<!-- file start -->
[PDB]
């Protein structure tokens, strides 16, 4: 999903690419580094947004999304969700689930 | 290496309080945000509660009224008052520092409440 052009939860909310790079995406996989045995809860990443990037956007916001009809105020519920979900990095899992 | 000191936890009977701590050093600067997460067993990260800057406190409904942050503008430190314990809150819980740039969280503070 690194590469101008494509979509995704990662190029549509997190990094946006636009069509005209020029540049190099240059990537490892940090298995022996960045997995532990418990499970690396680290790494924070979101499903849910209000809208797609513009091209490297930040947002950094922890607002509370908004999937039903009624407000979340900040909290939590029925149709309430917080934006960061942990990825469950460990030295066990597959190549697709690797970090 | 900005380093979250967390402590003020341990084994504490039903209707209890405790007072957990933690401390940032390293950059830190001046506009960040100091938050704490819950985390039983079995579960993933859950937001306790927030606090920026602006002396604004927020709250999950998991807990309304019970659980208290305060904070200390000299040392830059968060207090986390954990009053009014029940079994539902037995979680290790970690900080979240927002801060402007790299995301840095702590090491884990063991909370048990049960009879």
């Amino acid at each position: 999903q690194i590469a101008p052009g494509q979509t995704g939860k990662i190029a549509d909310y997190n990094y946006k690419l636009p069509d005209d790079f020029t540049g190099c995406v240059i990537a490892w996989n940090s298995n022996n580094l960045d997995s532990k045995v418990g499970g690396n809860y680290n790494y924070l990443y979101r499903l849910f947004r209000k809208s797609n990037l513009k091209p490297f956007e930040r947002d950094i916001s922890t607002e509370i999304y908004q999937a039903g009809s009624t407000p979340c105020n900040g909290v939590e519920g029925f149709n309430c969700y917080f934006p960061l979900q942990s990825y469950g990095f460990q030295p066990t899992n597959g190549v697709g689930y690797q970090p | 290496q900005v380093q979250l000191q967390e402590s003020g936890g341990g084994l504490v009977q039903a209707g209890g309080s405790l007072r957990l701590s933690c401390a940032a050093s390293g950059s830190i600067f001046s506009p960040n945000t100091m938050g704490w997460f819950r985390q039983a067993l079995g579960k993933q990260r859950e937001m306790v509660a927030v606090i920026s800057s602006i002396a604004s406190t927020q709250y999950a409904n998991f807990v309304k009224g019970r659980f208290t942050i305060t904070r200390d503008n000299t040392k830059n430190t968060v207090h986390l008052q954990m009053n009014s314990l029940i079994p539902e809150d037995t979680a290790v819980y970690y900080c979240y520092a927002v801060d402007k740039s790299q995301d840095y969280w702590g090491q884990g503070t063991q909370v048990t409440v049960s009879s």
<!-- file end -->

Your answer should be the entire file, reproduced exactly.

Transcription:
[PDB]
């Protein structure tokens, strides 16, 4: 999903690419580094947004999304969700689930 | 290496309080945000509660009224008052520092409440 052009939860909310790079995406996989045995809860990443990037956007916001009809105020519920979900990095899992 | 000191936890009977701590050093600067997460067993990260800057406190409904942050503008430190314990809150819980740039969280503070 690194590469101008494509979509995704990662190029549509997190990094946006636009069509005209020029540049190099240059990537490892940090298995022996960045997995532990418990499970690396680290790494924070979101499903849910209000809208797609513009091209490297930040947002950094922890607002509370908004999937039903009624407000979340900040909290939590029925149709309430917080934006960061942990990825469950460990030295066990597959190549697709690797970090 | 900005380093979250967390402590003020341990084994504490039903209707209890405790007072957990933690401390940032390293950059830190001046506009960040100091938050704490819950985390039983079995579960993933859950937001306790927030606090920026602006002396604004927020709250999950998991807990309304019970659980208290305060904070200390000299040392830059968060207090986390954990009053009014029940079994539902037995979680290790970690900080979240927002801060402007790299995301840095702590090491884990063991909370048990049960009879």
């Amino acid at each position: 999903q690194i590469a101008p052009g494509q979509t995704g939860k990662i190029a549509d909310y997190n990094y946006k690419l636009p069509d005209d790079f020029t540049g190099c995406v240059i990537a490892w996989n940090s298995n022996n580094l960045d997995s532990k045995v418990g499970g690396n809860y680290n790494y924070l990443y979101r499903l849910f947004r209000k809208s797609n990037l513009k091209p490297f956007e930040r947002d950094i916001s922890t607002e509370i999304y908004q999937a039903g009809s009624t407000p979340c105020n900040g909290v939590e519920g029925f149709n309430c969700y917080f934006p960061l979900q942990s990825y469950g990095f460990q030295p066990t899992n597959g190549v697709g689930y690797q970090p | 290496q900005v380093q979250l000191q967390e402590s003020g936890g341990g084994l504490v009977q039903a209707g209890g309080s405790l007072r957990l701590s933690c401390a940032a050093s390293g950059s830190i600067f001046s506009p960040n945000t100091m938050g704490w997460f819950r985390q039983a067993l079995g579960k993933q990260r859950e937001m306790v509660a927030v606090i920026s800057s602006i002396a604004s406190t927020q709250y999950a409904n998991f807990v309304k009224g019970r659980f208290t942050i305060t904070r200390d503008n000299t040392k830059n430190t968060v207090h986390l008052q954990m009053n009014s314990l029940i079994p539902e809150d037995t979680a290790v819980y970690y900080c979240y520092a927002v801060d402007k740039s790299q995301d840095y969280w702590g090491q884990g503070t063991q909370v048990t409440v049960s009879s």